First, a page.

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Detained Cambodian immigrants sue US immigration officials

FILE: The Theo Lacy Facility in Orange, California, is used to house Orange County inmates as well as immigrant detainees under contract with federal officials. Orange County Sheriff's Department officials say they'll no longer screen inmates for immigration status or place holds on them for immigration agents.
Via Flickr
At least one recently arrested Cambodian immigrant was taken to the Theo Lacy Facility located in Orange County, California.

Civil rights advocates have filed a class-action lawsuit against U.S. immigration officials on behalf of recently arrested Cambodian immigrants, alleging that officials are unlawfully detaining them.

The two named plaintiffs are Nak Kim Chhoeun of Long Beach, and Mony Neth of Modesto, California. Both men were arrested and detained by ICE in recent weeks, along with "over a hundred Cambodian refugees with deportation orders, making these the largest raids ever to target the Cambodian community," according to a statement from Asian Americans Advancing Justice, the organization that filed the lawsuit on Oct. 27.

According to the complaint, both Chhoeun and Neth came to the United States in the 1980s as refugee children after their families fled the Khmer Rouge regime. Both ran into trouble with the law as young men about two decades ago: Chhoeun pleaded to simple assault and unlawful possession of a firearm in 1999 and Neth was convicted of unlawful possession of a weapon and receipt of stolen property in 1995.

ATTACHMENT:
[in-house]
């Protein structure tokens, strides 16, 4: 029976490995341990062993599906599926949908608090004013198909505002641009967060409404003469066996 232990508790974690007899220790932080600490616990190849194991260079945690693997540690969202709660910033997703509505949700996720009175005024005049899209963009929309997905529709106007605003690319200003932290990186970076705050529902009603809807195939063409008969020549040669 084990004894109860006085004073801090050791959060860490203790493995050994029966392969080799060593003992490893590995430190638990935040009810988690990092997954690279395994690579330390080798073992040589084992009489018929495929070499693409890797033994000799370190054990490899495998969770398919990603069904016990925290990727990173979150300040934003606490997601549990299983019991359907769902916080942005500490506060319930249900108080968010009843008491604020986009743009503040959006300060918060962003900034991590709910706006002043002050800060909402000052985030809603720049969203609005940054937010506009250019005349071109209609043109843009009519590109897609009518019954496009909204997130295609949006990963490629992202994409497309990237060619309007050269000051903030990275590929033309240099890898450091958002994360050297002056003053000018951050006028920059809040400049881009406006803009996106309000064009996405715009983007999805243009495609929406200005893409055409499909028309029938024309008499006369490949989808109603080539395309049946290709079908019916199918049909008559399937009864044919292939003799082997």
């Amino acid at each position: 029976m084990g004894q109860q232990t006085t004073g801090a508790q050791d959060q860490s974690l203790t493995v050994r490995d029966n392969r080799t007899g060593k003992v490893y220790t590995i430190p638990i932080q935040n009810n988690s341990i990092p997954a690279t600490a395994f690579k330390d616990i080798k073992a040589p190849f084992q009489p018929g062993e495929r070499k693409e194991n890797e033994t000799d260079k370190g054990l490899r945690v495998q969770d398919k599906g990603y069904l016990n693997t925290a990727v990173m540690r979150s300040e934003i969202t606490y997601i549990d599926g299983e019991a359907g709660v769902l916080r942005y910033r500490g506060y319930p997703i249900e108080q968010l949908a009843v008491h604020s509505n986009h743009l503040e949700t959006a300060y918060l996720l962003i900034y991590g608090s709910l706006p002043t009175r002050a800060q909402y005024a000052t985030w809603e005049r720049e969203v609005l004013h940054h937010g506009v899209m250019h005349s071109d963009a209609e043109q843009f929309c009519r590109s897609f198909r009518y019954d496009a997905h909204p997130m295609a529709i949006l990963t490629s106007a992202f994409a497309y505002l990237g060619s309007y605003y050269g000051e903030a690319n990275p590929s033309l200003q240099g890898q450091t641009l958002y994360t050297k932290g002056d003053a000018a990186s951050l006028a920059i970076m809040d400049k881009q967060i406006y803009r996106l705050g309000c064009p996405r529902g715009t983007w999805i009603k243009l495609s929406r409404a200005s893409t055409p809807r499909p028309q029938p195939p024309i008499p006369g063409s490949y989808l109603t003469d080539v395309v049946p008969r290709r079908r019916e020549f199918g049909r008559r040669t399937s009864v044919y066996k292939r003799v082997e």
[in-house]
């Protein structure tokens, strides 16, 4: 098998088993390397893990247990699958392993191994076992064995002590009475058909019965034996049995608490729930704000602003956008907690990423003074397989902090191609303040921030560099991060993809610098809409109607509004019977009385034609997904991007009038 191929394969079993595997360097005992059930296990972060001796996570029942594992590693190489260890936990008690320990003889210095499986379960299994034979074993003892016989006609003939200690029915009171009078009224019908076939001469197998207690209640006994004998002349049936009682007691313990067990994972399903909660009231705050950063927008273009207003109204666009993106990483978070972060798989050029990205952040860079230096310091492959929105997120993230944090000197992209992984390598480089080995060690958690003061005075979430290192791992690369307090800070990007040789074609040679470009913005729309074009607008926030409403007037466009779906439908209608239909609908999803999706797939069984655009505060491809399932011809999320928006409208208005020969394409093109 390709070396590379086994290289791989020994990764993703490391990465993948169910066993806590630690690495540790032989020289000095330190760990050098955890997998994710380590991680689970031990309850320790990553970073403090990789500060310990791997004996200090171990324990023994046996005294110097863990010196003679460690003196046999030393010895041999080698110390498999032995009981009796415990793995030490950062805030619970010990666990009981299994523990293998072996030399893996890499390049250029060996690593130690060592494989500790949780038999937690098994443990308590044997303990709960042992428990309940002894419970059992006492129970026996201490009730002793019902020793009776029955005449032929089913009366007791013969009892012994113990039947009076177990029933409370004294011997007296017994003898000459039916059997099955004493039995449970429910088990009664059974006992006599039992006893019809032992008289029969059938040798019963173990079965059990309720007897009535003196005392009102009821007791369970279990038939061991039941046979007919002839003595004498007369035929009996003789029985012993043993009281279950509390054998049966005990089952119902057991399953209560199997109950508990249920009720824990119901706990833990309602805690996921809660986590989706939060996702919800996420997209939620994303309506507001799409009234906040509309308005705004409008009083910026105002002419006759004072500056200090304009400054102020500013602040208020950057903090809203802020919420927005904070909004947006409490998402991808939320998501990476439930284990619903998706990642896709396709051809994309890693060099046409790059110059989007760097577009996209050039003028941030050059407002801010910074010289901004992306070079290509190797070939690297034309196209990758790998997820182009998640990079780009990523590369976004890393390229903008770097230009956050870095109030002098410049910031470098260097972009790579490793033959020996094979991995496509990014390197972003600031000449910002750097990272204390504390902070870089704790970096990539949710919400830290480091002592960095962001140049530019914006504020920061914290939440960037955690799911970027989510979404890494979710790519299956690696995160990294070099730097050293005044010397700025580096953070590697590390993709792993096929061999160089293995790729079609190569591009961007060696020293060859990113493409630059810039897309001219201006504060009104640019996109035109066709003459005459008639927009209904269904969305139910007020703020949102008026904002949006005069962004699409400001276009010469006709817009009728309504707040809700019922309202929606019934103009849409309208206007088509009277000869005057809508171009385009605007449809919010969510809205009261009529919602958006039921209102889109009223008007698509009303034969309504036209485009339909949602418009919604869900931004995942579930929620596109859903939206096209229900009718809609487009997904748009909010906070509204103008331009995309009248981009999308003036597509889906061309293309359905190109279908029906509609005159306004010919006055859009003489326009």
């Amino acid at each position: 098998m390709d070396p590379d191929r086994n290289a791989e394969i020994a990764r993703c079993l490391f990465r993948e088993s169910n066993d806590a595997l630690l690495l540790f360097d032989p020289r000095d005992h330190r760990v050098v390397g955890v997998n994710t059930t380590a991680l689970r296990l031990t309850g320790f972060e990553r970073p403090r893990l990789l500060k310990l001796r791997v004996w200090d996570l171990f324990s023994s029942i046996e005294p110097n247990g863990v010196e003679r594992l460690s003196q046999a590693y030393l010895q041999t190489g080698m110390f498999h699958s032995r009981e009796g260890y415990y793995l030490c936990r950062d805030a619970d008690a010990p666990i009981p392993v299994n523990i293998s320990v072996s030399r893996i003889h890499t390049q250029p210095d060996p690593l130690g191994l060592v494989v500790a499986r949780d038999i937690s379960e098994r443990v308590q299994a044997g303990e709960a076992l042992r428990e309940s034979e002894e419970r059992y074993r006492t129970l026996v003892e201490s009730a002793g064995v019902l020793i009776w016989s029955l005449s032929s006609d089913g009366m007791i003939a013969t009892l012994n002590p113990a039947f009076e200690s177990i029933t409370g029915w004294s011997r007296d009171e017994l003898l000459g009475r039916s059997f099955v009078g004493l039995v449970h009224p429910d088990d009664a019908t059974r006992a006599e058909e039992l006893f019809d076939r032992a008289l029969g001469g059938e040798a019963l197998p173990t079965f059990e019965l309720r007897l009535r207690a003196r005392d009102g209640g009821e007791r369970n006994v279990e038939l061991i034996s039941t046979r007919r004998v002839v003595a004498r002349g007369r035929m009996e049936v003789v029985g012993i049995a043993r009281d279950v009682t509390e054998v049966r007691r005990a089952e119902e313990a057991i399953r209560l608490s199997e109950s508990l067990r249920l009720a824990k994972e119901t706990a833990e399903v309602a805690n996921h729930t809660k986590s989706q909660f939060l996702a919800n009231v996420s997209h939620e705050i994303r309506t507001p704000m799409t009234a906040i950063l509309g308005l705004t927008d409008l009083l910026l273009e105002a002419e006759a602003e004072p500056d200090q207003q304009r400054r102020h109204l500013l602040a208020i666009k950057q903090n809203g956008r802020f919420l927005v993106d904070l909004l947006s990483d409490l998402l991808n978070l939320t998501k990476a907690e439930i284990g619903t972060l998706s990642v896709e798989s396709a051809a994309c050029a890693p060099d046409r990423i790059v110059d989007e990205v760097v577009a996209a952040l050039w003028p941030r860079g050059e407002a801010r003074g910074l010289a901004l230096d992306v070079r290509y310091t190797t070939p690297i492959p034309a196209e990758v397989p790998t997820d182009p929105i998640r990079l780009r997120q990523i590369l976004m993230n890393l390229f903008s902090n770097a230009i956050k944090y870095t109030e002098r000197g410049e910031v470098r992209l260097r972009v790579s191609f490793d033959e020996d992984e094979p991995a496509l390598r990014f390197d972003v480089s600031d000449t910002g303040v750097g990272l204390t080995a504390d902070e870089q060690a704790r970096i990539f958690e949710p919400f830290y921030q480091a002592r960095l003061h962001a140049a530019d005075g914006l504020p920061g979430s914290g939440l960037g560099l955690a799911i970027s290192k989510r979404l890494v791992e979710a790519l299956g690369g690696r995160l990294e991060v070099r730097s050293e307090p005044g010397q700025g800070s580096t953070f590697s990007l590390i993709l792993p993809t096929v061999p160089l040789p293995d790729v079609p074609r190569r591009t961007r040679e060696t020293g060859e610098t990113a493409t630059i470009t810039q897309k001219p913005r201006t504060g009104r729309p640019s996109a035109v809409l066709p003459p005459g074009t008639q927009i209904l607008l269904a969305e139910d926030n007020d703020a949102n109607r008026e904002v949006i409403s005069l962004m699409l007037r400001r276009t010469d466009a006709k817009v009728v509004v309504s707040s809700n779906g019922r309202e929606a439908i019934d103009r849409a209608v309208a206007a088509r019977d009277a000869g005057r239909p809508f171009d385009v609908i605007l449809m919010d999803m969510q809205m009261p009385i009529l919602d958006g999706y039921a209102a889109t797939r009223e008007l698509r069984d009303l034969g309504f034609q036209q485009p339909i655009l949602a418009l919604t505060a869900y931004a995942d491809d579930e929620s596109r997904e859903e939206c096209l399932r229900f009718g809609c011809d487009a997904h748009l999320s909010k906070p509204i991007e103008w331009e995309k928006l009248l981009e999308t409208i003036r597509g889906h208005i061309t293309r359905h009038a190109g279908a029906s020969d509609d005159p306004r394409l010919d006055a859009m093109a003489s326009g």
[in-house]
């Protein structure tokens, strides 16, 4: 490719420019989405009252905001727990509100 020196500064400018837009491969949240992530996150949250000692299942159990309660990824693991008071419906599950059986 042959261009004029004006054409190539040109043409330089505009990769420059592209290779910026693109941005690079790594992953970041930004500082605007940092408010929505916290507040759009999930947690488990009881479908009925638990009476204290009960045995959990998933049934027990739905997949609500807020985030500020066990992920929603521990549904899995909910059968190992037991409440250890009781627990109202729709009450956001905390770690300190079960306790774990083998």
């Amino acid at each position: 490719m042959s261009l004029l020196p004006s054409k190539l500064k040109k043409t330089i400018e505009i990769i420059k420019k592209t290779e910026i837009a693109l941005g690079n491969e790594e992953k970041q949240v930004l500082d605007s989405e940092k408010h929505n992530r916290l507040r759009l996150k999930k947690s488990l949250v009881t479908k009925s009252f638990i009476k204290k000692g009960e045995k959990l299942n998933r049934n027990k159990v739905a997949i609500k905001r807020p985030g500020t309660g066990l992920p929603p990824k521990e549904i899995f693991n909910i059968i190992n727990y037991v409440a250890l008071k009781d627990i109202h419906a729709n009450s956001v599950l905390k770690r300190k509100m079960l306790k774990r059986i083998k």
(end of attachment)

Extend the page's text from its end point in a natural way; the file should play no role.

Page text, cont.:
Both were then ordered deported to Cambodia, which has historically failed to fully cooperate with U.S. officials to accept deportees. After attempts to repatriate them were unsuccessful, they were released on supervision, which required regular check-ins with immigration officials.

The lawsuit says both men had obeyed the rules and stayed out of trouble. Chhoeun, whose case KPCC reported on last week, has been employed as a technician with AT&T for 14 years, according to the court filing. He was arrested Oct. 20 during a scheduled check-in with immigration officials and was taken to the Theo Lacy detention facility in Orange County.

"When I was detained two weeks ago, I felt betrayed and confused. My family and entire livelihood was taken from me without any reason or explanation," Chhoeun said in a statement provided by Asian Americans Advancing Justice.

The lawsuit states among other allegations that federal officials revoked the detained immigrants' release "without evidence that any particular person can now be repatriated ... ." It also alleges that officials failed to provide "adequate and timely notice" of the reasons for detaining the two men.

ICE officials said they could not comment on pending legislation.

Last week, ICE officials told KPCC that Chhoeun's arrest was part of an ongoing effort to repatriate Cambodian nationals with deportation orders.

In September, the Trump administration announced visa sanctions against Cambodia, Eritra, Guinea, and Sierra Leone "due to lack of cooperation in accepting their nationals ordered removed from the United States." Temporary visitor visas for Cambodians were discontinued. 

While Cambodians have been deported over the years, U.S. officials have had problems getting Cambodian officials to issue the travel documents to repatriate deportees. More recently, the Cambodian government had moved to suspend deportations due to humanitarian concerns, according to the complaint.

ICE officials told KPCC last week that there are more than 1,900 Cambodian nationals in the U.S. who have final deportation orders. The U.S. has more than 500 travel document requests pending with the Cambodian government, some dating back nearly a decade.